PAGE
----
Meditations in an emergency: James Berger on climate, fiction, and apocalypse
What do John of Patmos, Mary Shelley, and George A. Romero have in common? Each is responsible for an apocalypse.
Stories about the world ending have been around almost as long as written literature — since well before John’s Book of Revelation, Shelley’s “The Last Man,” and Romero’s “Living Dead” film franchise. But what is it that compels us to imagine the end of the world?
Yale’s James Berger is in a unique position to consider the question. A senior lecturer in English and American studies and author of “After the End: Representations of Post Apocalypse,” Berger focuses much of his work on apocalyptic literature and film, and examining the cultural drives that spur their creation. And, with the threat of climate change imminent and the subgenre of climate fiction (or “cli-fi”) ascending, the end of the world as we know it is a possibility he’s confronting.
YaleNews asked Berger about apocalyptic media, the “existential threat” of climate change, and what hope — if any — fiction can offer in the face of real-life catastrophe.
Apocalyptic stories date back at least to ancient flood myths, and have existed and evolved up to the recent boom in “zombie apocalypse” media. What is it about the end of the world that is so timelessly appealing?
In traditional apocalyptic thought, there’s a sense of some fundamental moral problem with the world, a problem or set of problems that cannot be fixed by human means. The world must be utterly transformed, brought to an end and begun again — which requires divine intervention. Apocalyptic thinking is different from prophecy. The prophet tells people to change their behaviors and warns of terrible consequences if they do not: If the people do repent and change, the disaster will be averted. But the apocalyptic messenger tells what will happen no matter what people do. The coming catastrophic punishment has been determined and will come no matter what. Human agency has been vacated.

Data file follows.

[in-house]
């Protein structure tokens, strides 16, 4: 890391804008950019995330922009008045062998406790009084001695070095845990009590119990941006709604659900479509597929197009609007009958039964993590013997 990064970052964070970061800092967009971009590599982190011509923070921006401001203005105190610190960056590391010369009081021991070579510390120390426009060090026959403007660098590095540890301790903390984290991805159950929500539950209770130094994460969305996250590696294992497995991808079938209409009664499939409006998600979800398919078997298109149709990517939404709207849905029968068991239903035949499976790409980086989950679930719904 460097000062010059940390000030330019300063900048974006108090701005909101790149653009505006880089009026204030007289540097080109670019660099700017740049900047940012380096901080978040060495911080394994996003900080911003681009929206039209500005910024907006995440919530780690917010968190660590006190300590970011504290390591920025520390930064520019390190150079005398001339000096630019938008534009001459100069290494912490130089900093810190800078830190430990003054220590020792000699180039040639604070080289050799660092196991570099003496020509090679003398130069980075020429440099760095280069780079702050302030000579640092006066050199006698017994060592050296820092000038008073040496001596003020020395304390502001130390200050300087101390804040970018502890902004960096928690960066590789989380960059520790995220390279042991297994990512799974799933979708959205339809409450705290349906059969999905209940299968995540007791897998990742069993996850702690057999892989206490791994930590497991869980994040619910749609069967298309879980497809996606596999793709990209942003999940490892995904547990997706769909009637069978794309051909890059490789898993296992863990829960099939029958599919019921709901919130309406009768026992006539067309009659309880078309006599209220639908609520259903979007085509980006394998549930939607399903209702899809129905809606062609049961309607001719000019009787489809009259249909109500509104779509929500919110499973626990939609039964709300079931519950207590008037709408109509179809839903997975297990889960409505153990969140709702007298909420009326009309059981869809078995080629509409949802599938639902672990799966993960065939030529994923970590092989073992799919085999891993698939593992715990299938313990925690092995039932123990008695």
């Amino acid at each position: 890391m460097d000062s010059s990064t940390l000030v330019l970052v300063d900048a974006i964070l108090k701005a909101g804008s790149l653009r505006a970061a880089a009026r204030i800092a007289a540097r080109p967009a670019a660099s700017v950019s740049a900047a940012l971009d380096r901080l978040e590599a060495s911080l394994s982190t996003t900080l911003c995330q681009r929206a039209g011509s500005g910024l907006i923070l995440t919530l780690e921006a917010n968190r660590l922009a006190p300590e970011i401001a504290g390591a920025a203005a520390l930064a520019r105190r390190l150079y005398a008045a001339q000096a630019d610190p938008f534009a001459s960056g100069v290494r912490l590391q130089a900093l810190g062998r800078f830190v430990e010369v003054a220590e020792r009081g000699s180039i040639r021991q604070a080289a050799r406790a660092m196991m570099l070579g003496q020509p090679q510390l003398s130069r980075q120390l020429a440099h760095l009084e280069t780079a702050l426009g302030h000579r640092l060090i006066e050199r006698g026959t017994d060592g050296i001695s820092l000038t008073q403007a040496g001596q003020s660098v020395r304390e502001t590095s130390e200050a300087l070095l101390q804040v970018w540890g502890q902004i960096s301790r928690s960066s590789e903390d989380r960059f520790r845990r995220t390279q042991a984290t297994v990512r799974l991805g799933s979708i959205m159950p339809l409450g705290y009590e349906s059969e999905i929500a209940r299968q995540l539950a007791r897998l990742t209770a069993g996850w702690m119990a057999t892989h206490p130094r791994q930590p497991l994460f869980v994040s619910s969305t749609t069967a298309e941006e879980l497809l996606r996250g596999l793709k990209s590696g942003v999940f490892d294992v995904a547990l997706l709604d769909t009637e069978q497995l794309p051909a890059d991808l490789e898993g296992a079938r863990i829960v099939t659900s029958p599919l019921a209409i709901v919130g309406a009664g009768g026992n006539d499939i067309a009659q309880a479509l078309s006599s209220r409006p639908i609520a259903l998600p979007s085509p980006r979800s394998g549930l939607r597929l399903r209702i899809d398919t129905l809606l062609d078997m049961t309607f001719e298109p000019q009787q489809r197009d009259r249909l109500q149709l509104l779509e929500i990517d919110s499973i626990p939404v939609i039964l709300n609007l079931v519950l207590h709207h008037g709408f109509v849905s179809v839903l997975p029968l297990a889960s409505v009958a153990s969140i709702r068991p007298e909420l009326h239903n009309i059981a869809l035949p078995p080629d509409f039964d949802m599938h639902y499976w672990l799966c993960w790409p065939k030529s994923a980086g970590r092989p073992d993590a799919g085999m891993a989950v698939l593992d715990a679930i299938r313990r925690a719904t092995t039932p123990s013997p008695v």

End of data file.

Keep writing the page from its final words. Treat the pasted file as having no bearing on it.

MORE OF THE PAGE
The catastrophe itself is a revelation of a deep truth about the world that had been hidden and is now exposed. The apocalypse is a revelatory catastrophe — and apocalypse means revelation, a making apparent of what had been concealed — and that is why religious apocalypses are always preceded and accompanied by symbols and portents that must be interpreted even as they are occurring.
So, the appeal is that the world of sin, oppression, and injustice finally gets what it so richly deserves: absolute obliteration (except for the few, virtuous chosen people who are to survive and enter the new world).
Apocalyptic movements have taken political forms — peasant rebellions in the Middle Ages, for instance, that sought to overthrow the clergy and aristocracy — but they are, in another sense, anti-political in that they do not believe the current order can be reformed, but must be completely destroyed.
With scientists and politicians increasingly referring to climate change as an “existential threat” to society, there’s a growing phenomenon of so-called “climate anxiety” — a looming dread about the effects of global warming. How has this anxiety worked its way into popular culture and literature?